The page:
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Madison Bumgarner uses a fake name to regularly participate in rodeos; Diamondbacks say they were unaware

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Madison Bumgarner has a unique hobby outside of baseball, The Athletic’s Andrew Baggarly and Zach Buchanan have discovered. The three-time World Series champ and new Arizona Diamondbacks ace competes in rodeo shows under the secret alias “Mason Saunders.”

After coming across a congratulatory photo posted on a rodeo show’s Facebook page, Baggarly and Buchanan recognized one of the winners as Bumgarner. The 2014 World Series MVP was photographed with roping professional Jaxson Tucker, and both ultimately ended up walking away with a total of $26,550 in prize money. Here’s more from The Athletic:

The photo was one of several posted on Rancho Rio’s Facebook Page this past December, and the accompanying congratulatory caption identifies the pair as Jaxson Tucker and Mason Saunders. Tucker is a rodeo pro out of North Carolina. Saunders is also a North Carolinian, although you probably know him by a different name. The grinning man in that photo, despite the image’s fuzziness, is instantly recognizable to many who don’t know a thing about roping.

“Oh boy,” Bumgarner said Sunday when shown the photo. “This is ruining my alias.”

Yes, that was him in the photo and another one showing him competing on horseback, Bumgarner confirmed after throwing a live bullpen session Sunday at Salt River Fields. It was taken Dec. 3, a little less than two weeks before he signed his five-year, $85-million contract with the Diamondbacks. “They don’t always take pictures,” he added. “That was a bigger one.” A few days later, “Mason Saunders” earned a second-place finish in another event alongside a different partner, Ranger Hill.

Bumgarner, 30, told The Athletic that he’s been roping since he learned the sport at about age 15 or 16, and interestingly enough, the pitcher uses his right-hand when he’s participating in roping competitions. And, Bumgarner’s reasoning for using a secret alias to compete? Here’s what he told The Athletic:

If he competed as Madison Bumgarner, every phone camera in the arena would be trained on him, he said. So, he devised “Mason Saunders.” The surname is the maiden name of his wife, Ali. “Mason” is a shortened version of Madison, “something for my wife to call me when we were out in public to keep people from recognizing me,” Bumgarner said. “But you’re going to ruin that for me.”

CBS Sports ranked Bumgarner as the sixth best free agent available this winter. After spending 11 years with the San Francisco Giants, the club that drafted him in 2007, Bumgarner signed with the D-Backs this winter, to a five-year, $85 million contract.

Listen to Monday’s Nothing Personal with David Samson for more on Bumgarner’s off-field alias.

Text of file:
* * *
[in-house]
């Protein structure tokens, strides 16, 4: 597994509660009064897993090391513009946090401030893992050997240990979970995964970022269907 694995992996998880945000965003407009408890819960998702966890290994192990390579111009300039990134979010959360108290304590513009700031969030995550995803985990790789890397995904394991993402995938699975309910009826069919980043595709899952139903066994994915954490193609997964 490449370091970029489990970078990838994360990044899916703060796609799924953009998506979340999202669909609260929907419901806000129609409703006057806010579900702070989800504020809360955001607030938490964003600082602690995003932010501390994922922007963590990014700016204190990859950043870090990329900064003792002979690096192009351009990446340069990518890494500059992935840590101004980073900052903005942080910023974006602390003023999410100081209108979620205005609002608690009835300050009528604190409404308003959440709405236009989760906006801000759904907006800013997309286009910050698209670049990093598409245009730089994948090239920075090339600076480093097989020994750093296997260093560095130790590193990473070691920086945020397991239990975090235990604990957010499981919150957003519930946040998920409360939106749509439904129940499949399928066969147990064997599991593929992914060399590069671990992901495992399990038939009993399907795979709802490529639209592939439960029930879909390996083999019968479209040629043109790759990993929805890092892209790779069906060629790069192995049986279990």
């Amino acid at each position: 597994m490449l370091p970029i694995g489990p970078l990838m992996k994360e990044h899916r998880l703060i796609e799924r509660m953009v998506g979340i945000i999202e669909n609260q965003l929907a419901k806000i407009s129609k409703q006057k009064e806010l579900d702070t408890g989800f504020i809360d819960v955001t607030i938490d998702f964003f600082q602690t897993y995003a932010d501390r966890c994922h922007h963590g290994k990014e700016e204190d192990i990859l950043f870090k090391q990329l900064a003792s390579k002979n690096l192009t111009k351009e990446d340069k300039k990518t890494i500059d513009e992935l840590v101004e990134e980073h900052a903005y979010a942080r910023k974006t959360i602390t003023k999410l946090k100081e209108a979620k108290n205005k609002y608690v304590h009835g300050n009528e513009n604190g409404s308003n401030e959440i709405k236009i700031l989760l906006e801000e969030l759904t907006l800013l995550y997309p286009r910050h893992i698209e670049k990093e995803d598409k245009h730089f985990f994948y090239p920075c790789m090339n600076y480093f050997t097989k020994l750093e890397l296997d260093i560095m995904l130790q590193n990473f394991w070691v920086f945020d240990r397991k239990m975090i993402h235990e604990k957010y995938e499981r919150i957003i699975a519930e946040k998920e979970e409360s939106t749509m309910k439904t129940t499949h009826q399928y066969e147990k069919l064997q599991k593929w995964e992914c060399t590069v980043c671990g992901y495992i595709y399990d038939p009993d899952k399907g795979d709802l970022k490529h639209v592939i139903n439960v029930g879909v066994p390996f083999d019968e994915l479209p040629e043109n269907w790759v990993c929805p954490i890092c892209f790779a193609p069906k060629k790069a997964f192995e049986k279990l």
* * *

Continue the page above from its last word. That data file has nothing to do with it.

Diamondbacks general manager Mike Hazen told reporters the team was unaware of Bumgarner’s rodeo activities when he signed. Via azcentral.com: 

“Madison is a grown man and we know he’s committed to helping us achieve our goals as a team,” Hazen said. “Those have been the conversations that we’ve had, from the time we first talked to him until very recently.”



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Sabrina Ionescu Comes Up Big in Moments On and Off the Court

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Monday was an eventful day for Oregon’s Sabrina Ionescu, as the star point guard spoke at the memorial service for Kobe and Gianna Bryant in Los Angeles before traveling north to record a triple-double in a win at Stanford.

The presumed No. 1 over all pick in this year’s W.N.B.A. draft, Ionescu is looking increasingly like the future face of women’s basketball.

A star basketball player for the University of Oregon for the last four seasons, Ionescu became even more well known when she spoke at Kobe and Gianna Bryant’s memorial service in Los Angeles on Monday.

Kobe and Gianna went to an Oregon game and met Ionescu afterward. They remained in touch, and Ionescu worked out with Gianna and texted with Kobe, who offered basketball advice.

“I grew up watching Kobe Bryant, game after game, ring after ring. Living his greatness without apology. I wanted to be just like him.”

“His vision for others is always bigger than they imagine for themselves. His vision for me was way bigger than my own.”

“I wanted to be part of the generation that changed basketball with Gigi and her teammates. Where being born female didn’t mean being born behind. Where greatness isn’t divided by gender.”

“I still text him even though he’s not here: ‘Thank you for everything. The rest is for you. Rest easy my guy.’ The last one I sent him said: ‘I miss you. May you rest in peace my dear friend.’ The texts go through, but no response. It still feels like he’s there on the other end. That the next time I pick up my phone he would have hit me back.”

Her parents were born in Romania and emigrated in 1990 after the revolution there. Sabrina was born in California and was one of the most coveted high school recruits in basketball, choosing Oregon.

A 5-foot-11 point guard, she won gold medals with the American under-17 and under-23 teams. At Oregon, she was the college national freshman of the year. As a sophomore, she was named point guard of the year, and as a junior last season she repeated as point guard of the year while also winning both the Wade Trophy and the John R. Wooden Award, which are presented annually to the top collegiate player.

She has been racking up the statistical achievements. She has more triple-doubles, 26, than any collegian, male or female. She holds Oregon’s career records in points, assists and 3-pointers. She surpassed Gary Payton as the Pac-12’s career assists leader.